Barkada, Tropa, and Other Filipino Words of Spanish Origin
On July 31, a post on Facebook became viral for decrying a new restaurant in Washington, D.C. named Barkada Wine Bar. Barkada doesn’t serve Filipino food, but its American owners thought to use the word ‘Barkada’ because they wanted to pay homage to friendship, camaraderie, and every beautiful thing the word denotes.
Jessica Millete accused the owners of Barkada of cultural appropriation and white privilege in her viral Facebook post.
“What makes you think it's okay to take a word from another culture when you pay no respect or homage to the culture itself? No Filipino items on your menu, no Filipino flavors incorporated, no Filipino winemakers included, not even in your decor?” said Millete.
“Not to mention, the Philippines was colonized by SPAIN and SO much of your wine menu is from there!” she added.
Wait, what? So much of their wine menu is from Spain? Maybe because barkada is actually a loan word from Spain!
You see, the Filipino word barkada and the Spanish word barcada actually refer to a ship filled with cargo or passengers. Its root word is barco (ship) supplemented by the suffix ada, hence, boatload in English. Its informal meaning refers to a group of people or friends.
Surprised? Wait till you read about the following Spanish words you thought were Filipino.
Tsismis comes from the Spanish word chismes, which means gossip. There is an Ilokano word for gossip and it is sayangguseng.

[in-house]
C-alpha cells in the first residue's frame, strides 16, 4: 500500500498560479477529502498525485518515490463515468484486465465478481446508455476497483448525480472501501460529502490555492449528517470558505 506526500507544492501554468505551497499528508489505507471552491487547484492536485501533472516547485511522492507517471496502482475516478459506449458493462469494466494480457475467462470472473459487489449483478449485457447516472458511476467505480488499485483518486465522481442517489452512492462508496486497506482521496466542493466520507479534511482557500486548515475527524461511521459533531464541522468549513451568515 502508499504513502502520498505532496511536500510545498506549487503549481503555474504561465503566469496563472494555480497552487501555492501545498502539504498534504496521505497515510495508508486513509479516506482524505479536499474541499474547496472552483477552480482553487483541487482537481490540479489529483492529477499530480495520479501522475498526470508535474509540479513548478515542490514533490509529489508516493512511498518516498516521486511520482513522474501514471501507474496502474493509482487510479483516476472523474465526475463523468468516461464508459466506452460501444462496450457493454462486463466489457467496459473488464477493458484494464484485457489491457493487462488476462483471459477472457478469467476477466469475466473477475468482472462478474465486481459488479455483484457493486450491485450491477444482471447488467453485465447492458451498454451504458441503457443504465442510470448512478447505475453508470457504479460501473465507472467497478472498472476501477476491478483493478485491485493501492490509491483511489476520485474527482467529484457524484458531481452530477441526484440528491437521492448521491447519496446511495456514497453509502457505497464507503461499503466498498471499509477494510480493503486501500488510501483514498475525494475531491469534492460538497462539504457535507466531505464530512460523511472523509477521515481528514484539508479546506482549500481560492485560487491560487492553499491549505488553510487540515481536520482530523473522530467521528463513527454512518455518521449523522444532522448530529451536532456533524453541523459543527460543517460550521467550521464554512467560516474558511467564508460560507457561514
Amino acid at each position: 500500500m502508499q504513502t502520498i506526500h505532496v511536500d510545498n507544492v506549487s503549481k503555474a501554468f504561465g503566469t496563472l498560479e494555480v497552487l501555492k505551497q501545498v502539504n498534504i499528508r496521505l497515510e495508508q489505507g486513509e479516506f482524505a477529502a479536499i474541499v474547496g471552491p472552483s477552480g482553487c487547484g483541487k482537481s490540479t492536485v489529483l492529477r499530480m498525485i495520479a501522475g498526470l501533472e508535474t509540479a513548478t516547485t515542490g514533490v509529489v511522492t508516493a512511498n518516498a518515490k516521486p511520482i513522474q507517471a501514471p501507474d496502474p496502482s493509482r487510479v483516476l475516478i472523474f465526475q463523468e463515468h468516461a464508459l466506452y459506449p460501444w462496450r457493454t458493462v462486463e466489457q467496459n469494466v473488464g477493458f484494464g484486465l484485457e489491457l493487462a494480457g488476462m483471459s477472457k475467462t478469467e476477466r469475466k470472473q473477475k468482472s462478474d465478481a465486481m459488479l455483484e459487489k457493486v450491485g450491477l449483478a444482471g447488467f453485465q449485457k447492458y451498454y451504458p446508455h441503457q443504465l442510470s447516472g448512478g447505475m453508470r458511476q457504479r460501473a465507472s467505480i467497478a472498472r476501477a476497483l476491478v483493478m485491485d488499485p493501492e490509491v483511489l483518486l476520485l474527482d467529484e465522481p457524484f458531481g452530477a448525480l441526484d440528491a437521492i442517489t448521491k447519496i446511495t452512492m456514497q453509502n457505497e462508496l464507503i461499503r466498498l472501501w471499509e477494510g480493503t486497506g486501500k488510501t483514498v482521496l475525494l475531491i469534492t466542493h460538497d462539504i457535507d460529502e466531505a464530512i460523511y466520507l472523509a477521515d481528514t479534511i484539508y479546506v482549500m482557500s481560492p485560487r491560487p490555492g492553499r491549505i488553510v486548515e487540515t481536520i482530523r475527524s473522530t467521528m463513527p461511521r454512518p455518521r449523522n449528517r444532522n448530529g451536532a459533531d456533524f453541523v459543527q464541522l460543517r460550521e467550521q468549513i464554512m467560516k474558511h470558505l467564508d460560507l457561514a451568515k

Asikaso is derived from the phrase hacer caso, which means to pay attention or to take notice. The Filipino alternative to this loan word is tuon or pagtutuon.
Just like barkada, tropa means a friend or a group of friends in Filipino. In Spanish, tropa means troop.
Sige comes from the Spanish word sigue, which means go ahead.
Maski is the Filipinized version of the Spanish phrase mas que, which means more than or greater than.
Asar is a loan word from Spanish which means to roast, as in to subject someone to ridicule or criticism.
Gusto is another loan word from Spanish which means pleasure or like. An alternative Filipino word for gusto is nais or hangad.
In Spanish, lugar means place. The alternative Filipino word for place is pook.
Lakwatsa comes from the Spanish phrase la cuacha, which means to waste time by doing pointless things. In today’s lingo, it means gallivanting.
Spaniards in colonial times used to shout “trabajo!” while whipping Filipino slaves to encourage them to work harder. It means work. The alternative Filipino word for trabajo is hanapbuhay.
Intindi comes from the Spanish word entiende, which means understand. The alternative Filipino word for it is unawa.
Nope, you got it wrong, kuwento is still derived from a Spanish word. It comes from cuento, which means story. A related Filipino word istorya, which also means story, comes from the Spanish word historia or history. The alternative Filipino word for cuento is salaysay.
Kubeta or toilet is the Filipinized word for cubeta or bucket, barrel, or keg. And now you have an image of how they did business back in those days. It involved a bucket, barrel, or keg.
This story originally appeared on Esquiremag.ph.
* Minor edits have been made by the Candymag.com editors.